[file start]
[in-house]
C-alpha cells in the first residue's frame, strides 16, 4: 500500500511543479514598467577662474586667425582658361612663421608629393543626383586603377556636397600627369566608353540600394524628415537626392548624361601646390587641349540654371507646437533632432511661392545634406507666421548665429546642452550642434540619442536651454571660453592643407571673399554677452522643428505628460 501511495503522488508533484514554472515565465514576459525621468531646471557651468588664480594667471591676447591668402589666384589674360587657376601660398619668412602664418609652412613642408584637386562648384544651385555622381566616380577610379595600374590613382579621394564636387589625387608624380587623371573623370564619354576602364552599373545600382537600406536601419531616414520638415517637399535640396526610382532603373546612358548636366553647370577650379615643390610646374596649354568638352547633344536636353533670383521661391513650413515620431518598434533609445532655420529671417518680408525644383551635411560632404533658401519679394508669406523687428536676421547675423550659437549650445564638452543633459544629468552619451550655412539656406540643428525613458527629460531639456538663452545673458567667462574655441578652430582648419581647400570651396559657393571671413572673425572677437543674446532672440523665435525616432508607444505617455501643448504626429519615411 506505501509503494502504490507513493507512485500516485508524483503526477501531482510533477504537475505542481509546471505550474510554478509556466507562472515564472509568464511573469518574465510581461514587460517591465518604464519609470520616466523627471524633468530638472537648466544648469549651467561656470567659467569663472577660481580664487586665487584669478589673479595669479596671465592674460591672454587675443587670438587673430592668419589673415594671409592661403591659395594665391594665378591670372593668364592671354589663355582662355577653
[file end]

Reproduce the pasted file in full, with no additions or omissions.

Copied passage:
[in-house]
C-alpha cells in the first residue's frame, strides 16, 4: 500500500511543479514598467577662474586667425582658361612663421608629393543626383586603377556636397600627369566608353540600394524628415537626392548624361601646390587641349540654371507646437533632432511661392545634406507666421548665429546642452550642434540619442536651454571660453592643407571673399554677452522643428505628460 501511495503522488508533484514554472515565465514576459525621468531646471557651468588664480594667471591676447591668402589666384589674360587657376601660398619668412602664418609652412613642408584637386562648384544651385555622381566616380577610379595600374590613382579621394564636387589625387608624380587623371573623370564619354576602364552599373545600382537600406536601419531616414520638415517637399535640396526610382532603373546612358548636366553647370577650379615643390610646374596649354568638352547633344536636353533670383521661391513650413515620431518598434533609445532655420529671417518680408525644383551635411560632404533658401519679394508669406523687428536676421547675423550659437549650445564638452543633459544629468552619451550655412539656406540643428525613458527629460531639456538663452545673458567667462574655441578652430582648419581647400570651396559657393571671413572673425572677437543674446532672440523665435525616432508607444505617455501643448504626429519615411 506505501509503494502504490507513493507512485500516485508524483503526477501531482510533477504537475505542481509546471505550474510554478509556466507562472515564472509568464511573469518574465510581461514587460517591465518604464519609470520616466523627471524633468530638472537648466544648469549651467561656470567659467569663472577660481580664487586665487584669478589673479595669479596671465592674460591672454587675443587670438587673430592668419589673415594671409592661403591659395594665391594665378591670372593668364592671354589663355582662355577653